PINS SUR MER: Establishing a skylit entry in the central portion of the house allows crucial backlighting for every room in the house on this often fog-bound site.Tree trunk columns and a chandelier assembled from industrial lighting components help provides a no nonsense ambiance (3).
OREGON COAST HOUSE: The symmetry of the interior responds to the symmetry of the views which are both up and down the coastline.The cast iron stove backs up to a viewing loft above and glass doors leading out to the bluff below (4).

Saturday, January 28, 2012

Kitchens

One of the things that is interesting about designing a kitchen is that it is usually the heart and soul of the project – a role it has always had. As the kitchen goes, so often goes the rest of the house – this is where technology interfaces with ambiance, and the outcome, always important, can be quite striking.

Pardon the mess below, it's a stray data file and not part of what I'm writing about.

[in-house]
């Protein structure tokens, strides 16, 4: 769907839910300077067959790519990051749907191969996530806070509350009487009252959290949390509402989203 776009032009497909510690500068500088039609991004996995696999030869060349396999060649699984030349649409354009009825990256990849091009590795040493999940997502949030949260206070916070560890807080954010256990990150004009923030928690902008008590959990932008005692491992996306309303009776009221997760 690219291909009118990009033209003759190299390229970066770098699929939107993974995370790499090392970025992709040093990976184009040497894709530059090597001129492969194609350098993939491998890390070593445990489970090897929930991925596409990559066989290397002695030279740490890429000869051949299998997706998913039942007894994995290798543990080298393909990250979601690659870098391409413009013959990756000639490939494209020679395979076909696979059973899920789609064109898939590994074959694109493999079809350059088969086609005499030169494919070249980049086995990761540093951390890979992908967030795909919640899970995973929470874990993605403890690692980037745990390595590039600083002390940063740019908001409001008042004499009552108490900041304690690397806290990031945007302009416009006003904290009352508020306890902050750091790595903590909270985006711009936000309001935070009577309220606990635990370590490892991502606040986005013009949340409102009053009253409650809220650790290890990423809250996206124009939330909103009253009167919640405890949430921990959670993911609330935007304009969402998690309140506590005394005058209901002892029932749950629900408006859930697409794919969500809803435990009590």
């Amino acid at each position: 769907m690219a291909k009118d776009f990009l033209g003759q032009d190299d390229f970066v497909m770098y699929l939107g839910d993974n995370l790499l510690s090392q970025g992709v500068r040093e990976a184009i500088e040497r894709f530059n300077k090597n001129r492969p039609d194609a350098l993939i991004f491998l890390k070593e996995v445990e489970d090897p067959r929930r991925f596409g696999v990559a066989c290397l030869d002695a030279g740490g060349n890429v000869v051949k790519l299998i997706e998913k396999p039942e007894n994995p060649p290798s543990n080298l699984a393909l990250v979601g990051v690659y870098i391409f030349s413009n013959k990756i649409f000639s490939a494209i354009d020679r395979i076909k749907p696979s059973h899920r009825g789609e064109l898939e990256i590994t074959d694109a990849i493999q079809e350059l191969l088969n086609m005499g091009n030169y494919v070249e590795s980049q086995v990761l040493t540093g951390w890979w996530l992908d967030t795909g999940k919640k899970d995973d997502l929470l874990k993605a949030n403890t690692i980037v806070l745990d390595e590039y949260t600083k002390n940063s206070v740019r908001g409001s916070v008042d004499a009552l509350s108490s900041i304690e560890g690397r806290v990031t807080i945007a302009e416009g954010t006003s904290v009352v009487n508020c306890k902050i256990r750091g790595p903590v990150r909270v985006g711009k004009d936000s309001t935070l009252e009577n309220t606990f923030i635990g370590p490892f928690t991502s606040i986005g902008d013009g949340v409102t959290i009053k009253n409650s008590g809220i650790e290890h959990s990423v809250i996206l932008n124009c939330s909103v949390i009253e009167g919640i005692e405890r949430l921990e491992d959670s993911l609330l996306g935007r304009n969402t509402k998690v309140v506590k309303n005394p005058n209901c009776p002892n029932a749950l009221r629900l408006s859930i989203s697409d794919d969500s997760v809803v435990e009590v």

As with the rest of our design approach our kitchen designs are primarily concerned with their functional role in both the larger and smaller scheme of things (their relationship to other rooms and to the appliances, cookware, and utensils). The aesthetics evolve out of the kitchen's form and function, although with a watchful eye on the rest of the house as well.


(1 ) and (2)

BRUNSELL (Obie House):  The clients requested a kitchen that would not separate cooks from guests.  The tiled island is thought of as a de facto kitchen and includes the cooktop, grill, sink, and chopping block.  There is a separate bar with sink as well as adjacent walls containing pantry, small appliance counter, and major appliances